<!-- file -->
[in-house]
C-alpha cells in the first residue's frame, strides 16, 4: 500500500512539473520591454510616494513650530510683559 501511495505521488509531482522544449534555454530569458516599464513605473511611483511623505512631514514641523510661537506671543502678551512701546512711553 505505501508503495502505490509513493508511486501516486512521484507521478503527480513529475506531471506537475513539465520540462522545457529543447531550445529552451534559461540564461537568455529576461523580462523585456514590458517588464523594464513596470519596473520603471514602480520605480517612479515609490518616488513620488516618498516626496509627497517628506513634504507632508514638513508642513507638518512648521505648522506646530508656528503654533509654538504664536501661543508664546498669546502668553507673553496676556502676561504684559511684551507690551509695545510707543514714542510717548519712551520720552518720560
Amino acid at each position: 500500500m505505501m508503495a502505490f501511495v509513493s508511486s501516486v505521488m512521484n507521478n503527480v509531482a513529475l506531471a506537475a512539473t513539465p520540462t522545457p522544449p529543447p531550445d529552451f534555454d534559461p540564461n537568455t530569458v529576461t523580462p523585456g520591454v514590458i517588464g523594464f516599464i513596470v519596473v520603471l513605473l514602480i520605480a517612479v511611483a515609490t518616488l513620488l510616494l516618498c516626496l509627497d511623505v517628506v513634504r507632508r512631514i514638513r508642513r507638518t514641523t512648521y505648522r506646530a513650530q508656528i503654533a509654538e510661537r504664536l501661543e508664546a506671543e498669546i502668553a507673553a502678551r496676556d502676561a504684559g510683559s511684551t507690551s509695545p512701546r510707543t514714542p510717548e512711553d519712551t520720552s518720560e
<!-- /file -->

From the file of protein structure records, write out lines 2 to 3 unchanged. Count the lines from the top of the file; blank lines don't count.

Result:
C-alpha cells in the first residue's frame, strides 16, 4: 500500500512539473520591454510616494513650530510683559 501511495505521488509531482522544449534555454530569458516599464513605473511611483511623505512631514514641523510661537506671543502678551512701546512711553 505505501508503495502505490509513493508511486501516486512521484507521478503527480513529475506531471506537475513539465520540462522545457529543447531550445529552451534559461540564461537568455529576461523580462523585456514590458517588464523594464513596470519596473520603471514602480520605480517612479515609490518616488513620488516618498516626496509627497517628506513634504507632508514638513508642513507638518512648521505648522506646530508656528503654533509654538504664536501661543508664546498669546502668553507673553496676556502676561504684559511684551507690551509695545510707543514714542510717548519712551520720552518720560
Amino acid at each position: 500500500m505505501m508503495a502505490f501511495v509513493s508511486s501516486v505521488m512521484n507521478n503527480v509531482a513529475l506531471a506537475a512539473t513539465p520540462t522545457p522544449p529543447p531550445d529552451f534555454d534559461p540564461n537568455t530569458v529576461t523580462p523585456g520591454v514590458i517588464g523594464f516599464i513596470v519596473v520603471l513605473l514602480i520605480a517612479v511611483a515609490t518616488l513620488l510616494l516618498c516626496l509627497d511623505v517628506v513634504r507632508r512631514i514638513r508642513r507638518t514641523t512648521y505648522r506646530a513650530q508656528i503654533a509654538e510661537r504664536l501661543e508664546a506671543e498669546i502668553a507673553a502678551r496676556d502676561a504684559g510683559s511684551t507690551s509695545p512701546r510707543t514714542p510717548e512711553d519712551t520720552s518720560e